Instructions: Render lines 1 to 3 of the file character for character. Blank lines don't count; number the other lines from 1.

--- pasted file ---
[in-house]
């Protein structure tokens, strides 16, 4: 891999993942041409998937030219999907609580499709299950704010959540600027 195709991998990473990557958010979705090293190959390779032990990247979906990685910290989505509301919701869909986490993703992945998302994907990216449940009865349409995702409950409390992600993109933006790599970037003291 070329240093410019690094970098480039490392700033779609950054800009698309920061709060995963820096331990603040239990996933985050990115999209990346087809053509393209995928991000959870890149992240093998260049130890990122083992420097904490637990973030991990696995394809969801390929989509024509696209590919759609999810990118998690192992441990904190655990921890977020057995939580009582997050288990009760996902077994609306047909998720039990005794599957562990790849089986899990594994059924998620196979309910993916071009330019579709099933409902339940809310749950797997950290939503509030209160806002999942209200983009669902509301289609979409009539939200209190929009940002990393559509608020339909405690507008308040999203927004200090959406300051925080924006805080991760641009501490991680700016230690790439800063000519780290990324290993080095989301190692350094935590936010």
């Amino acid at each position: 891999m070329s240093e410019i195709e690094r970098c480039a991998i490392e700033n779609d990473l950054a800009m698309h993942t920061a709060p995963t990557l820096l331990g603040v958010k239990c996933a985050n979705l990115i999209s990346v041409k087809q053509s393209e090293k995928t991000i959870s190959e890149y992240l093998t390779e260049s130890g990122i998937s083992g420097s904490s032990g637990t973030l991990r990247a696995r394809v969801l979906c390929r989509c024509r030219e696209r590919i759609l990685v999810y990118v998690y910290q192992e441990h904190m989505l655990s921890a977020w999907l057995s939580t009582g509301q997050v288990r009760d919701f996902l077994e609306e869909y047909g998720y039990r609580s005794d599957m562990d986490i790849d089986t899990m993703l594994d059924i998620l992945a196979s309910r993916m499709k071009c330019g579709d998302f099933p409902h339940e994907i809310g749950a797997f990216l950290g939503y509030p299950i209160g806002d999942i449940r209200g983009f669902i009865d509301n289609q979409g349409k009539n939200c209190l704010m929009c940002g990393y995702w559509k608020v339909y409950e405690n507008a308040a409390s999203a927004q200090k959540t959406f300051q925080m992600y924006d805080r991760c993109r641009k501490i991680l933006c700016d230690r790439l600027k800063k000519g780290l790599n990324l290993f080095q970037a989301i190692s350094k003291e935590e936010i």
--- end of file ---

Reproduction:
[in-house]
């Protein structure tokens, strides 16, 4: 891999993942041409998937030219999907609580499709299950704010959540600027 195709991998990473990557958010979705090293190959390779032990990247979906990685910290989505509301919701869909986490993703992945998302994907990216449940009865349409995702409950409390992600993109933006790599970037003291 070329240093410019690094970098480039490392700033779609950054800009698309920061709060995963820096331990603040239990996933985050990115999209990346087809053509393209995928991000959870890149992240093998260049130890990122083992420097904490637990973030991990696995394809969801390929989509024509696209590919759609999810990118998690192992441990904190655990921890977020057995939580009582997050288990009760996902077994609306047909998720039990005794599957562990790849089986899990594994059924998620196979309910993916071009330019579709099933409902339940809310749950797997950290939503509030209160806002999942209200983009669902509301289609979409009539939200209190929009940002990393559509608020339909405690507008308040999203927004200090959406300051925080924006805080991760641009501490991680700016230690790439800063000519780290990324290993080095989301190692350094935590936010």
């Amino acid at each position: 891999m070329s240093e410019i195709e690094r970098c480039a991998i490392e700033n779609d990473l950054a800009m698309h993942t920061a709060p995963t990557l820096l331990g603040v958010k239990c996933a985050n979705l990115i999209s990346v041409k087809q053509s393209e090293k995928t991000i959870s190959e890149y992240l093998t390779e260049s130890g990122i998937s083992g420097s904490s032990g637990t973030l991990r990247a696995r394809v969801l979906c390929r989509c024509r030219e696209r590919i759609l990685v999810y990118v998690y910290q192992e441990h904190m989505l655990s921890a977020w999907l057995s939580t009582g509301q997050v288990r009760d919701f996902l077994e609306e869909y047909g998720y039990r609580s005794d599957m562990d986490i790849d089986t899990m993703l594994d059924i998620l992945a196979s309910r993916m499709k071009c330019g579709d998302f099933p409902h339940e994907i809310g749950a797997f990216l950290g939503y509030p299950i209160g806002d999942i449940r209200g983009f669902i009865d509301n289609q979409g349409k009539n939200c209190l704010m929009c940002g990393y995702w559509k608020v339909y409950e405690n507008a308040a409390s999203a927004q200090k959540t959406f300051q925080m992600y924006d805080r991760c993109r641009k501490i991680l933006c700016d230690r790439l600027k800063k000519g780290l790599n990324l290993f080095q970037a989301i190692s350094k003291e935590e936010i």